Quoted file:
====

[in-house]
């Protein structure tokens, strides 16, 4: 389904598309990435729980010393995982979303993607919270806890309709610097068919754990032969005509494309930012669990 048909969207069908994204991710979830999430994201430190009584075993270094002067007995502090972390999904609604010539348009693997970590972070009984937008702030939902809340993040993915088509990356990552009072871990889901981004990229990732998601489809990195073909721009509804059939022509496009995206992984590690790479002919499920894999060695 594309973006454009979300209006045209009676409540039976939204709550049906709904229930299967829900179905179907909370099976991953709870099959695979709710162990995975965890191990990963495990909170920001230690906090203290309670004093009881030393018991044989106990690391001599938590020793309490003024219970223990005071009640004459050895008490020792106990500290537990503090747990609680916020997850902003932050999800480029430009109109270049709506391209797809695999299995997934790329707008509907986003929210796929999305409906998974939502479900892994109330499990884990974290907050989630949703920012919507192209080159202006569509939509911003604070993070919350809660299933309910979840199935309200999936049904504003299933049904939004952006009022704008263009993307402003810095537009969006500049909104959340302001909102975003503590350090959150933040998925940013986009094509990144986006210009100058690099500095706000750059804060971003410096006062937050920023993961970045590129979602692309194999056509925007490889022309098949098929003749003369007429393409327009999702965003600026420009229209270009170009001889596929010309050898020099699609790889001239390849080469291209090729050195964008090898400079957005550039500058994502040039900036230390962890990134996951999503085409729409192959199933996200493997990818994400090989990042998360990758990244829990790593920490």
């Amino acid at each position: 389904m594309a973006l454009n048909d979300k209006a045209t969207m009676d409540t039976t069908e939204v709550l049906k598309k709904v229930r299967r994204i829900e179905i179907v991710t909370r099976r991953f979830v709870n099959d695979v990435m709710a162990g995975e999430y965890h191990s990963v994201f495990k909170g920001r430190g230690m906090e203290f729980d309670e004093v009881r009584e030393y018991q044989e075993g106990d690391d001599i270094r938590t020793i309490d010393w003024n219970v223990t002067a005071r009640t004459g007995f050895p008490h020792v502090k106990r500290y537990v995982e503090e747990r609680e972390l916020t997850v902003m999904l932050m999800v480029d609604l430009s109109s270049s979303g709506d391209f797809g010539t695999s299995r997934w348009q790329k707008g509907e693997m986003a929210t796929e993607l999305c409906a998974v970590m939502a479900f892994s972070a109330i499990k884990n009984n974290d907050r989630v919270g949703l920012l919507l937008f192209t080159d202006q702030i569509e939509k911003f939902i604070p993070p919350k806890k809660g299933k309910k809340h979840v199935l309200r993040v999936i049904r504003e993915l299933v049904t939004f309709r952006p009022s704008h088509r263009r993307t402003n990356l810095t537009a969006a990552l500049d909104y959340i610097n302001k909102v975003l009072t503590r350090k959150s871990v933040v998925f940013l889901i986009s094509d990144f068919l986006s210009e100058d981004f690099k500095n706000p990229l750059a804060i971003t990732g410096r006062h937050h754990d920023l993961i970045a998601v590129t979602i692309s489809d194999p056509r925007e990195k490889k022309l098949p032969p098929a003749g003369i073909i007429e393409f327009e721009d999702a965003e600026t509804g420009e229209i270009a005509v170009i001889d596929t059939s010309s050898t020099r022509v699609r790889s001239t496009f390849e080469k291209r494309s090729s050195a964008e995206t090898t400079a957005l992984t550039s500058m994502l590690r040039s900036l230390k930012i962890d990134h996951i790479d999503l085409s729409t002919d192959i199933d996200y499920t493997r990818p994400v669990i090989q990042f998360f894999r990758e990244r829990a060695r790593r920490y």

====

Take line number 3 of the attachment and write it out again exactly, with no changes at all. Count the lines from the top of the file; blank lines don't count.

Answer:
């Amino acid at each position: 389904m594309a973006l454009n048909d979300k209006a045209t969207m009676d409540t039976t069908e939204v709550l049906k598309k709904v229930r299967r994204i829900e179905i179907v991710t909370r099976r991953f979830v709870n099959d695979v990435m709710a162990g995975e999430y965890h191990s990963v994201f495990k909170g920001r430190g230690m906090e203290f729980d309670e004093v009881r009584e030393y018991q044989e075993g106990d690391d001599i270094r938590t020793i309490d010393w003024n219970v223990t002067a005071r009640t004459g007995f050895p008490h020792v502090k106990r500290y537990v995982e503090e747990r609680e972390l916020t997850v902003m999904l932050m999800v480029d609604l430009s109109s270049s979303g709506d391209f797809g010539t695999s299995r997934w348009q790329k707008g509907e693997m986003a929210t796929e993607l999305c409906a998974v970590m939502a479900f892994s972070a109330i499990k884990n009984n974290d907050r989630v919270g949703l920012l919507l937008f192209t080159d202006q702030i569509e939509k911003f939902i604070p993070p919350k806890k809660g299933k309910k809340h979840v199935l309200r993040v999936i049904r504003e993915l299933v049904t939004f309709r952006p009022s704008h088509r263009r993307t402003n990356l810095t537009a969006a990552l500049d909104y959340i610097n302001k909102v975003l009072t503590r350090k959150s871990v933040v998925f940013l889901i986009s094509d990144f068919l986006s210009e100058d981004f690099k500095n706000p990229l750059a804060i971003t990732g410096r006062h937050h754990d920023l993961i970045a998601v590129t979602i692309s489809d194999p056509r925007e990195k490889k022309l098949p032969p098929a003749g003369i073909i007429e393409f327009e721009d999702a965003e600026t509804g420009e229209i270009a005509v170009i001889d596929t059939s010309s050898t020099r022509v699609r790889s001239t496009f390849e080469k291209r494309s090729s050195a964008e995206t090898t400079a957005l992984t550039s500058m994502l590690r040039s900036l230390k930012i962890d990134h996951i790479d999503l085409s729409t002919d192959i199933d996200y499920t493997r990818p994400v669990i090989q990042f998360f894999r990758e990244r829990a060695r790593r920490y």